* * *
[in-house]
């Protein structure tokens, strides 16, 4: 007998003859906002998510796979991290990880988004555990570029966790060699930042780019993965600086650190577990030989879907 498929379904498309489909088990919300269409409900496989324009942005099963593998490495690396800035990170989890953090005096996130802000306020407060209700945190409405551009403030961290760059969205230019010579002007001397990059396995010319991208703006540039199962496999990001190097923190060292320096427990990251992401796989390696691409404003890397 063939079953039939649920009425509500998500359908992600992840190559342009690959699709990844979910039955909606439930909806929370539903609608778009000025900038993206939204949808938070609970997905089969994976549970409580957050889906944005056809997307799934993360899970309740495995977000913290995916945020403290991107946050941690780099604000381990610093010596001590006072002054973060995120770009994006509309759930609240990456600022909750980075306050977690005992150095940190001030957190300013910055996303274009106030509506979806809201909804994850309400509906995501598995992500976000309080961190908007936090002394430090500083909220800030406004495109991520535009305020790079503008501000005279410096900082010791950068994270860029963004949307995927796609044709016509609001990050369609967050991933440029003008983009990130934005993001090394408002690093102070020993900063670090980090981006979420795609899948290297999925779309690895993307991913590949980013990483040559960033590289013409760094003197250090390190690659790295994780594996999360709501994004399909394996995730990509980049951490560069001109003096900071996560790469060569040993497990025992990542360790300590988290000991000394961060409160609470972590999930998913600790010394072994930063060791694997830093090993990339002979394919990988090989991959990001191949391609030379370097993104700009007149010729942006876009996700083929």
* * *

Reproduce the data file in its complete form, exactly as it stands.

[in-house]
């Protein structure tokens, strides 16, 4: 007998003859906002998510796979991290990880988004555990570029966790060699930042780019993965600086650190577990030989879907 498929379904498309489909088990919300269409409900496989324009942005099963593998490495690396800035990170989890953090005096996130802000306020407060209700945190409405551009403030961290760059969205230019010579002007001397990059396995010319991208703006540039199962496999990001190097923190060292320096427990990251992401796989390696691409404003890397 063939079953039939649920009425509500998500359908992600992840190559342009690959699709990844979910039955909606439930909806929370539903609608778009000025900038993206939204949808938070609970997905089969994976549970409580957050889906944005056809997307799934993360899970309740495995977000913290995916945020403290991107946050941690780099604000381990610093010596001590006072002054973060995120770009994006509309759930609240990456600022909750980075306050977690005992150095940190001030957190300013910055996303274009106030509506979806809201909804994850309400509906995501598995992500976000309080961190908007936090002394430090500083909220800030406004495109991520535009305020790079503008501000005279410096900082010791950068994270860029963004949307995927796609044709016509609001990050369609967050991933440029003008983009990130934005993001090394408002690093102070020993900063670090980090981006979420795609899948290297999925779309690895993307991913590949980013990483040559960033590289013409760094003197250090390190690659790295994780594996999360709501994004399909394996995730990509980049951490560069001109003096900071996560790469060569040993497990025992990542360790300590988290000991000394961060409160609470972590999930998913600790010394072994930063060791694997830093090993990339002979394919990988090989991959990001191949391609030379370097993104700009007149010729942006876009996700083929």